The notion that “The Voice of the Sixties Generation” is also an Evangelical and even a *fundamentalist* Christian is more than the MSM can take. And for almost a third of a century now they have gone to any length to deny that fact. One can only guess that otherwise they would been consigned for all these years to crying “Judas!” in the wilderness through “tears of rage.”

  • Bram

    The only upside to Maureen Dowd’s typical lack of intelligence and insight here is that she would be even *more* upset if she realized that Dylan *didn’t* sell out in Beijing, and especially so if she’d realized what kind of “revolution” it is that’s been singing about for quite some time, and maybe all along. Dylan once said that if people really knew what he was singing about they would put him in jail. That’s certainly true of the leadership in Beijing, but I think it’s also more true of the Maureen Dowds of the world than they would like to believe.

  • http://ancienttruthmedia.com Athanasios Paul Thompson

    Former rock musician and friend of Robert Zimmerman during his Gospel born again period, is now a priest and Director of AncientTruthMedia.com. He calls Dylan a reluctant prophet. Although the aging American musical icon has often frustrated his fans they still trust him to say something meaningful. Journalists like the “cool” Weiner and uncool Dowd will always misunderstand. The Get Religion columnist got some and also got it right. Of course Dylan decalred truth to power. Fr Athanasios Paul says: “China!”He is an odd blend of saint and sinner who brought some long overdue truth to China. The systems of the world are in a mess and a Jesus kind of change is gonna come. Check out the song list and be spirited through and behind the lyrics. The Pantocrator is there and Dylan’s raspy whiskey voice declares it as only he can.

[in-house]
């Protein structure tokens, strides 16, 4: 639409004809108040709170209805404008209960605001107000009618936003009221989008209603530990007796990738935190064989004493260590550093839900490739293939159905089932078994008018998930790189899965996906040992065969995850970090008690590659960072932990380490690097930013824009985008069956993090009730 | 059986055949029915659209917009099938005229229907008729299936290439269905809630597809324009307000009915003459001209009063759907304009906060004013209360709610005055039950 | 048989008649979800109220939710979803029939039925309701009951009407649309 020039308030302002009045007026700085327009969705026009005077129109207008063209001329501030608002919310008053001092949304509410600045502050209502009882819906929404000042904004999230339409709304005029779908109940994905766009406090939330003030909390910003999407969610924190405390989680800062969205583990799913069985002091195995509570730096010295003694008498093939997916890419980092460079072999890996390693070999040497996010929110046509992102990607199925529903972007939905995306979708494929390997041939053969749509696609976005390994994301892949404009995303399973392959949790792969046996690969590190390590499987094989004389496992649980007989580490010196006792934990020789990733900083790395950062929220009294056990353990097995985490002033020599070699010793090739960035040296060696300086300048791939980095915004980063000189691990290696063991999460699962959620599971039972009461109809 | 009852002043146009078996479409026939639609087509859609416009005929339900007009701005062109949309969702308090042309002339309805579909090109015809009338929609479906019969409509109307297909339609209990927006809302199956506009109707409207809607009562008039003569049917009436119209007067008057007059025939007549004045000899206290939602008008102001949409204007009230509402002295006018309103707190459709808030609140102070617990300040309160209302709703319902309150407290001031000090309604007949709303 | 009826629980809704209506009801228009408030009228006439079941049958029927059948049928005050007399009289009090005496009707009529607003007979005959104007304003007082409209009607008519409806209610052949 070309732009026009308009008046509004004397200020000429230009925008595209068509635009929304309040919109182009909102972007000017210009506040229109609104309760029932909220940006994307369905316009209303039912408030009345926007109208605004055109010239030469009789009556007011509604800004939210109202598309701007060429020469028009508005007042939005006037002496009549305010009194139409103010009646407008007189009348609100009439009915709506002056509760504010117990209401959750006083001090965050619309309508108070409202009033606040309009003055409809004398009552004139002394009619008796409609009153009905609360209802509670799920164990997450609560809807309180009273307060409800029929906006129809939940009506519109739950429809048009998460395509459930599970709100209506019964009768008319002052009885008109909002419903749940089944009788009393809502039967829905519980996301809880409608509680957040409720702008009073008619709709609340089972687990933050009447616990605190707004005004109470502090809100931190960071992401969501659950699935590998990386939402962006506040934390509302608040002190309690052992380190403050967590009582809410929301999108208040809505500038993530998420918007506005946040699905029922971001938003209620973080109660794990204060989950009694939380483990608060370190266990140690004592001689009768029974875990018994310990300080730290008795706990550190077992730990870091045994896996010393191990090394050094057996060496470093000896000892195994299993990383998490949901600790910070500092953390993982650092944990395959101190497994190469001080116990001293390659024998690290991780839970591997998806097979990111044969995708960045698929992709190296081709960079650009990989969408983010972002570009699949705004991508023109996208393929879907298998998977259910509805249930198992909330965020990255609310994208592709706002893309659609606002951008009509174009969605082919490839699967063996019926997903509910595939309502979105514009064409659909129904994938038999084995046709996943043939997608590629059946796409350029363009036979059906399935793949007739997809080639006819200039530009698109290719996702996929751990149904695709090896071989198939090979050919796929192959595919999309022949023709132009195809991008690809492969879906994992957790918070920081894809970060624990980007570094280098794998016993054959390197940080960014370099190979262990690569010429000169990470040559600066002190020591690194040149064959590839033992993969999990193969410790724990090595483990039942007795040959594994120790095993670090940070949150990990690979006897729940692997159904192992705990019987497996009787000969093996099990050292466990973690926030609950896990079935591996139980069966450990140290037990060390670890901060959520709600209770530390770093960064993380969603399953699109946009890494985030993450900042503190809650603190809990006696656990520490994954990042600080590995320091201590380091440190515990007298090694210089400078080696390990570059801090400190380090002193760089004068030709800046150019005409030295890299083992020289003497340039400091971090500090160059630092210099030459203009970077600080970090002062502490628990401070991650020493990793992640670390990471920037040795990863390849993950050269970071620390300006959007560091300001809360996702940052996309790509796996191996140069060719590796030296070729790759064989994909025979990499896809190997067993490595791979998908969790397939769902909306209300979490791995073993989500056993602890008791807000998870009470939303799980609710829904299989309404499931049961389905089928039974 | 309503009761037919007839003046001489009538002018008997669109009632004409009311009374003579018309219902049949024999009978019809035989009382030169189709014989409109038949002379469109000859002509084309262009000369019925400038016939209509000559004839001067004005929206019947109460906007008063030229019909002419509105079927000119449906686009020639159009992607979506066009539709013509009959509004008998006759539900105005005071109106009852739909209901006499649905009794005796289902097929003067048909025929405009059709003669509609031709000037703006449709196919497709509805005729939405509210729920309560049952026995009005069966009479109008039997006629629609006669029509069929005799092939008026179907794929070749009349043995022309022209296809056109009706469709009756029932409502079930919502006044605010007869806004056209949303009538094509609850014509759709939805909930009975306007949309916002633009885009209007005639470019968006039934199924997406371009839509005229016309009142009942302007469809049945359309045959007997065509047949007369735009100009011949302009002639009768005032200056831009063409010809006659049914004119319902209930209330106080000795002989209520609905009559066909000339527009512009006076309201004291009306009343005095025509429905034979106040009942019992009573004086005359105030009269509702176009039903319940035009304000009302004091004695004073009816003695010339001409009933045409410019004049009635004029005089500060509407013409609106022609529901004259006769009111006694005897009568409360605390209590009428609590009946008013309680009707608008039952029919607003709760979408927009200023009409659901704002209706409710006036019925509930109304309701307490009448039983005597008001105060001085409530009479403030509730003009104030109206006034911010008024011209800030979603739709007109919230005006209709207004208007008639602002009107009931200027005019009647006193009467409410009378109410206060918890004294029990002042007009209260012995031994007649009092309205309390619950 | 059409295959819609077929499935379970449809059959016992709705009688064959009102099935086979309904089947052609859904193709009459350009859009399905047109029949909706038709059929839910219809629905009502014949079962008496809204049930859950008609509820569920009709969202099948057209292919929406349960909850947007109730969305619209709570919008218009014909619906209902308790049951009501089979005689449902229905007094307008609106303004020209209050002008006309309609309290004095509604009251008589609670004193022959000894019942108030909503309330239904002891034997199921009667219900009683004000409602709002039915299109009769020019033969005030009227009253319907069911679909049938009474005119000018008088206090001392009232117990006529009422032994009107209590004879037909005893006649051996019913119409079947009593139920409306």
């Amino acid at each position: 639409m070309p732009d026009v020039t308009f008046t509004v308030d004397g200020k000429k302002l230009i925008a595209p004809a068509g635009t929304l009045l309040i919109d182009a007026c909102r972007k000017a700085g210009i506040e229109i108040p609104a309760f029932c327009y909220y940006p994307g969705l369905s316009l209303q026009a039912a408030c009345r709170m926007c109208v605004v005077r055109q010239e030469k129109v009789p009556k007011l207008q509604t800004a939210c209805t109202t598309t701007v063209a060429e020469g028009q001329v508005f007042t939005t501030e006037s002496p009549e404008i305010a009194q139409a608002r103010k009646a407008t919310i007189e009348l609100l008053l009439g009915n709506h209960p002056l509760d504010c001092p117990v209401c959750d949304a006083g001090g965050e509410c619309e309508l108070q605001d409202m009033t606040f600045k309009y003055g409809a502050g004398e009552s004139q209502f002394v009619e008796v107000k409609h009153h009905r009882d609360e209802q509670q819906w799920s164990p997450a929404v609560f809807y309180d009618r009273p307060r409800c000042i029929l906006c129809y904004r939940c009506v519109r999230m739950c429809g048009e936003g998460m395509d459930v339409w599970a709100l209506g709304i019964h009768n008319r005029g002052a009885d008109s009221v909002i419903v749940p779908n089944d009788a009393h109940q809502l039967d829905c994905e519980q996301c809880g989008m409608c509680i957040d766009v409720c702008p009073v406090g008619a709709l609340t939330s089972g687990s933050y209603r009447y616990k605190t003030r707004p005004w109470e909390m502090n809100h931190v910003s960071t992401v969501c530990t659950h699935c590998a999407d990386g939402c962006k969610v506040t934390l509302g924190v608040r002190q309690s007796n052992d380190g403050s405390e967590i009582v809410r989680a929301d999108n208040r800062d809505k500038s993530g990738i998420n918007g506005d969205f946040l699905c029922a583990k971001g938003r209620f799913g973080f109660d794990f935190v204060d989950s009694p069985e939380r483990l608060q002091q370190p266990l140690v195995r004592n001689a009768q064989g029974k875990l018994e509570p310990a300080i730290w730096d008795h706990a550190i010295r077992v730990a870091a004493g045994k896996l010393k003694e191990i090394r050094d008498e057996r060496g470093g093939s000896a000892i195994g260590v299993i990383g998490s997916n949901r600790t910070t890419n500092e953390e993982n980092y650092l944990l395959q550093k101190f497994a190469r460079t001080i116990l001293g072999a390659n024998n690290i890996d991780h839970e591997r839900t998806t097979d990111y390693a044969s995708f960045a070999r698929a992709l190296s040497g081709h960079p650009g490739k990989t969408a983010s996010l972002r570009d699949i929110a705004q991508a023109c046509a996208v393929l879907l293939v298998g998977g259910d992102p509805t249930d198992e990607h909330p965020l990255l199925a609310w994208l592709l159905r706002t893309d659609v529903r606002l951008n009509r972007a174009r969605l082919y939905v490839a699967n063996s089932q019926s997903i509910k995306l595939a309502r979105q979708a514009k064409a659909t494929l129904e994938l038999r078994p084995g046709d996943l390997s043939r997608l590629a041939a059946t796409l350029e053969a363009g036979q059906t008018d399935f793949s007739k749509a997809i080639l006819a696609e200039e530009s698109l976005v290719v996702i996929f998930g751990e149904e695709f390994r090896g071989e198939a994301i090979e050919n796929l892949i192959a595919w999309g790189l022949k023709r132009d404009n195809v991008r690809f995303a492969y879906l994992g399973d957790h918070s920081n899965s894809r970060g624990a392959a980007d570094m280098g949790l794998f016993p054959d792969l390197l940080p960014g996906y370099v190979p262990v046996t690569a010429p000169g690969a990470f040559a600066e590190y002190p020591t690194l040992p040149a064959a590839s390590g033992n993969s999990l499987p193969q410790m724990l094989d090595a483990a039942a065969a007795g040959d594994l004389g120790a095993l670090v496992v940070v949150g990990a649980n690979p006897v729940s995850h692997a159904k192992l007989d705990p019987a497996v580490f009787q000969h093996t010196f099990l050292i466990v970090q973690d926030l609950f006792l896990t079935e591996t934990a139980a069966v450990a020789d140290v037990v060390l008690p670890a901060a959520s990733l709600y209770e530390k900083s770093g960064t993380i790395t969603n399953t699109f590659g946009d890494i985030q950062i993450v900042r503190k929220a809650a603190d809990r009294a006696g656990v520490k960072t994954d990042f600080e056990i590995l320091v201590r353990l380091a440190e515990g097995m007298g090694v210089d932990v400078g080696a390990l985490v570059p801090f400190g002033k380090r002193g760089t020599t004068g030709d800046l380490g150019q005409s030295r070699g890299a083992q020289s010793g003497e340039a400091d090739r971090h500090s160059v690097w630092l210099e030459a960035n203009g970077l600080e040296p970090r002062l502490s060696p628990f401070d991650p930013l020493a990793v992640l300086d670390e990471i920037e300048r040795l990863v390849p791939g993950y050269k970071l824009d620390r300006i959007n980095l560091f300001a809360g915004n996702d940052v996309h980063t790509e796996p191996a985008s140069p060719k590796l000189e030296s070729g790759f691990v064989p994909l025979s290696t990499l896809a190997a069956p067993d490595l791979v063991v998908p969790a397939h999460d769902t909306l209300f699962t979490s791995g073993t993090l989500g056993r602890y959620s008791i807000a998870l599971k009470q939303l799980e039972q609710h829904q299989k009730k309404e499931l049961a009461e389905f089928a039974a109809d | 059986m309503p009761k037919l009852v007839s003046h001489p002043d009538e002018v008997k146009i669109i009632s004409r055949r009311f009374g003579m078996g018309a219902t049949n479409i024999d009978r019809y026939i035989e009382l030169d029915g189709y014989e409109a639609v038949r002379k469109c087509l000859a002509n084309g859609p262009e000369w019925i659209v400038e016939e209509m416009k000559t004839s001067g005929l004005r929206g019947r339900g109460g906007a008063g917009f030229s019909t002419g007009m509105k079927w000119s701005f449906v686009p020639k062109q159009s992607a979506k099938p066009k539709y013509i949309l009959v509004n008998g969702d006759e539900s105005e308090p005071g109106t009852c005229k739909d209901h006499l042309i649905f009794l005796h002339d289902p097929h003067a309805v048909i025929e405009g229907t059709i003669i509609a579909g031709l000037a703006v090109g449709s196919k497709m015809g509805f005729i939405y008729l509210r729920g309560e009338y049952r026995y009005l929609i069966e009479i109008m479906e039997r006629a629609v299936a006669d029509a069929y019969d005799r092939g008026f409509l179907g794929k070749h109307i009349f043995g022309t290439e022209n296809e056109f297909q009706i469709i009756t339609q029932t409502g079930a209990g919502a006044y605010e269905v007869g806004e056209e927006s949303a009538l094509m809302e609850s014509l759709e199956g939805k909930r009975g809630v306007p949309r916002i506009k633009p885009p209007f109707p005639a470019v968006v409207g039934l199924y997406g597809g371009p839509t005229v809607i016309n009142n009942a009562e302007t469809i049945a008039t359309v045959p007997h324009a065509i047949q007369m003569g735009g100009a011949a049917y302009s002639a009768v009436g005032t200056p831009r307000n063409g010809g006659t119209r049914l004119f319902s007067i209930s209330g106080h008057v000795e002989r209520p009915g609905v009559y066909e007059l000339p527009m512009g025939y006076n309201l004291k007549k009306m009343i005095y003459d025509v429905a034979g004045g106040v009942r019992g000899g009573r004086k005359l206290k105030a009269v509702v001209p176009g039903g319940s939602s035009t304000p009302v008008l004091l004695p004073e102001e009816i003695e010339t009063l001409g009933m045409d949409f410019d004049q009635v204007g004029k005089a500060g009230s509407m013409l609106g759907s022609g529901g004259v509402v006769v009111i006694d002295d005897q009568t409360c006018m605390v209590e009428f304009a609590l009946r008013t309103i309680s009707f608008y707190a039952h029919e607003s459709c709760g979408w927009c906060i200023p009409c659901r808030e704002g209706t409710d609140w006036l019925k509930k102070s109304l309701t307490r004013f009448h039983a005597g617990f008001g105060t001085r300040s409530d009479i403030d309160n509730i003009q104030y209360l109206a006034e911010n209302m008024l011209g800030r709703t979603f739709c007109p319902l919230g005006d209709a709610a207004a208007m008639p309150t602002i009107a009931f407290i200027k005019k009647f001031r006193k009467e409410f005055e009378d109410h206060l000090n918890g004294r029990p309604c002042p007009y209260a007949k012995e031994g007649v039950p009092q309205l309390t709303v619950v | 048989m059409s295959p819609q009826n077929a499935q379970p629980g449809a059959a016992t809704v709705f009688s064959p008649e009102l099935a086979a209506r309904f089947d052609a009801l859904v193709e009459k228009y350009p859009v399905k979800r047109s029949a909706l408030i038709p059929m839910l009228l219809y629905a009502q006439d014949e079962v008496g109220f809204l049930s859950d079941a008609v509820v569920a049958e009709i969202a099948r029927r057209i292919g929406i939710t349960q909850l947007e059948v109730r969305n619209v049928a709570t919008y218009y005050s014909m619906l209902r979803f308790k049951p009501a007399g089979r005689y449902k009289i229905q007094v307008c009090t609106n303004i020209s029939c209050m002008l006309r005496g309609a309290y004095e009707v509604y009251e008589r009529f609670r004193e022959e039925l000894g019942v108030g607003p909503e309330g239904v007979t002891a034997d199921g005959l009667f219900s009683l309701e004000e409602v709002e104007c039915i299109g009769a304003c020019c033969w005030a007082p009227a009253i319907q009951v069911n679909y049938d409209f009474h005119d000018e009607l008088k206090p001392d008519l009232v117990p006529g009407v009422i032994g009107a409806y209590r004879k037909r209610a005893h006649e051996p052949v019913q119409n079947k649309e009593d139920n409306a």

• http://jochopra.blogspot.com Jo McGowan Chropa

    It is so much easier for journalists (and readers) not to engage with Bob Dylan’s radical “new” identity. Since his conversion, the press has simply not known what to do with him. Events like the concert in China make it easier for them to continue to ignore what is essentially a deepening of his prophetic voice. They liked it when it was recognizable, when he was just railing against the system and crying out for justice and peace; now that he has linked his vision with the wider one which religion provides, they are lost.

    The press not getting religion is perhaps about journalists’ discomfort with religion’s radical call. But journalists are just like the rest of us. Most of us would prefer to avoid the hard truths of a life lived in accord with the teachings of someone like Jesus. Since we have no intention of giving all our possessions to the poor, just for starters, let’s unite in trashing anyone who says the hard sayings out loud.

  • Karen

    A very amusing article which speculates on Dylan’s upcoming Israeli concert playlist, showing lyrics that would appeal to various segments of the population “Religious fans-knitted kippah”, “Secular fans”, “Religious fans-Shlomo Carlebach stoners”, “Religious fans (yeshiva/haredi)”.

    http://www.jpost.com/ArtsAndCulture/Music/Article.aspx?id=216945

  • Helen

    Even Dylan’s second encore, “Forever Young,” takes on a rather subversive meaning in the country where members of house churches are arrested on an ongoing basis: “May God bless and keep you always…”